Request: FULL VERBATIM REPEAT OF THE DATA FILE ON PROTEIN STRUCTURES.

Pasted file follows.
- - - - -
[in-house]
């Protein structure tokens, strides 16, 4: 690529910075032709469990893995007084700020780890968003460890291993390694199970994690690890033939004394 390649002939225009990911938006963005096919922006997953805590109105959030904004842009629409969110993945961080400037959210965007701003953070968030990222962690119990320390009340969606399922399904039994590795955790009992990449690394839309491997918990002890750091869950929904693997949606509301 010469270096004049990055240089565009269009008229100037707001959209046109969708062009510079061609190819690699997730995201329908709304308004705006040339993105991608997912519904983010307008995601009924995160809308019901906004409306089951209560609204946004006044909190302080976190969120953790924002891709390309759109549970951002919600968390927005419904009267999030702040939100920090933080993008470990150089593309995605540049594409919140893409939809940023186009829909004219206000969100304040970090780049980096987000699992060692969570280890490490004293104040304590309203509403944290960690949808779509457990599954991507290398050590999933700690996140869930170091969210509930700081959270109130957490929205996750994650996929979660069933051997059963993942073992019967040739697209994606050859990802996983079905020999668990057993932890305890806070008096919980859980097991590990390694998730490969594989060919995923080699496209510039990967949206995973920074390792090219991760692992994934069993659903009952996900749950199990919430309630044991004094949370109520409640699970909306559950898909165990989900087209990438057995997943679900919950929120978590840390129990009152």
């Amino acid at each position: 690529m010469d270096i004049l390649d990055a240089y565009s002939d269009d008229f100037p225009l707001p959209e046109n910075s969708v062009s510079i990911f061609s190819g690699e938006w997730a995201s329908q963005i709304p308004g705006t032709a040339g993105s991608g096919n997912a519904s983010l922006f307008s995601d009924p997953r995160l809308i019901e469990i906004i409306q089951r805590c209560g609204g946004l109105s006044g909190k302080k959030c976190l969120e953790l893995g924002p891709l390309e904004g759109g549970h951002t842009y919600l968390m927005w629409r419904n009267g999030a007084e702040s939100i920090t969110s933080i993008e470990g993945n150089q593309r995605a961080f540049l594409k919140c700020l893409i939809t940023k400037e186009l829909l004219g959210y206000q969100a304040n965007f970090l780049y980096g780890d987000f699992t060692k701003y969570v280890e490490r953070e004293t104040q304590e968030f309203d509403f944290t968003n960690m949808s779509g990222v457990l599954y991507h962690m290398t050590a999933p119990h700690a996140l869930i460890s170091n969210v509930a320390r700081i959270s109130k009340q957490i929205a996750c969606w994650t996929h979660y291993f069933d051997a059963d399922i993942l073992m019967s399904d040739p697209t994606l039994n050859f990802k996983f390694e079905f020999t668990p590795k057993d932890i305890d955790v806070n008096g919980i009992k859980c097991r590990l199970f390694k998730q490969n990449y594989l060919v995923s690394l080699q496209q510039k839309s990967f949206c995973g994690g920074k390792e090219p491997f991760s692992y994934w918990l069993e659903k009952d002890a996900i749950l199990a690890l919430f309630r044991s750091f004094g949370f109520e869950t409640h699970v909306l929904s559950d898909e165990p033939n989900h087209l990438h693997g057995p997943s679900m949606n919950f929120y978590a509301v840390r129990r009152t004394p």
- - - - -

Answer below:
[in-house]
């Protein structure tokens, strides 16, 4: 690529910075032709469990893995007084700020780890968003460890291993390694199970994690690890033939004394 390649002939225009990911938006963005096919922006997953805590109105959030904004842009629409969110993945961080400037959210965007701003953070968030990222962690119990320390009340969606399922399904039994590795955790009992990449690394839309491997918990002890750091869950929904693997949606509301 010469270096004049990055240089565009269009008229100037707001959209046109969708062009510079061609190819690699997730995201329908709304308004705006040339993105991608997912519904983010307008995601009924995160809308019901906004409306089951209560609204946004006044909190302080976190969120953790924002891709390309759109549970951002919600968390927005419904009267999030702040939100920090933080993008470990150089593309995605540049594409919140893409939809940023186009829909004219206000969100304040970090780049980096987000699992060692969570280890490490004293104040304590309203509403944290960690949808779509457990599954991507290398050590999933700690996140869930170091969210509930700081959270109130957490929205996750994650996929979660069933051997059963993942073992019967040739697209994606050859990802996983079905020999668990057993932890305890806070008096919980859980097991590990390694998730490969594989060919995923080699496209510039990967949206995973920074390792090219991760692992994934069993659903009952996900749950199990919430309630044991004094949370109520409640699970909306559950898909165990989900087209990438057995997943679900919950929120978590840390129990009152």
């Amino acid at each position: 690529m010469d270096i004049l390649d990055a240089y565009s002939d269009d008229f100037p225009l707001p959209e046109n910075s969708v062009s510079i990911f061609s190819g690699e938006w997730a995201s329908q963005i709304p308004g705006t032709a040339g993105s991608g096919n997912a519904s983010l922006f307008s995601d009924p997953r995160l809308i019901e469990i906004i409306q089951r805590c209560g609204g946004l109105s006044g909190k302080k959030c976190l969120e953790l893995g924002p891709l390309e904004g759109g549970h951002t842009y919600l968390m927005w629409r419904n009267g999030a007084e702040s939100i920090t969110s933080i993008e470990g993945n150089q593309r995605a961080f540049l594409k919140c700020l893409i939809t940023k400037e186009l829909l004219g959210y206000q969100a304040n965007f970090l780049y980096g780890d987000f699992t060692k701003y969570v280890e490490r953070e004293t104040q304590e968030f309203d509403f944290t968003n960690m949808s779509g990222v457990l599954y991507h962690m290398t050590a999933p119990h700690a996140l869930i460890s170091n969210v509930a320390r700081i959270s109130k009340q957490i929205a996750c969606w994650t996929h979660y291993f069933d051997a059963d399922i993942l073992m019967s399904d040739p697209t994606l039994n050859f990802k996983f390694e079905f020999t668990p590795k057993d932890i305890d955790v806070n008096g919980i009992k859980c097991r590990l199970f390694k998730q490969n990449y594989l060919v995923s690394l080699q496209q510039k839309s990967f949206c995973g994690g920074k390792e090219p491997f991760s692992y994934w918990l069993e659903k009952d002890a996900i749950l199990a690890l919430f309630r044991s750091f004094g949370f109520e869950t409640h699970v909306l929904s559950d898909e165990p033939n989900h087209l990438h693997g057995p997943s679900m949606n919950f929120y978590a509301v840390r129990r009152t004394p």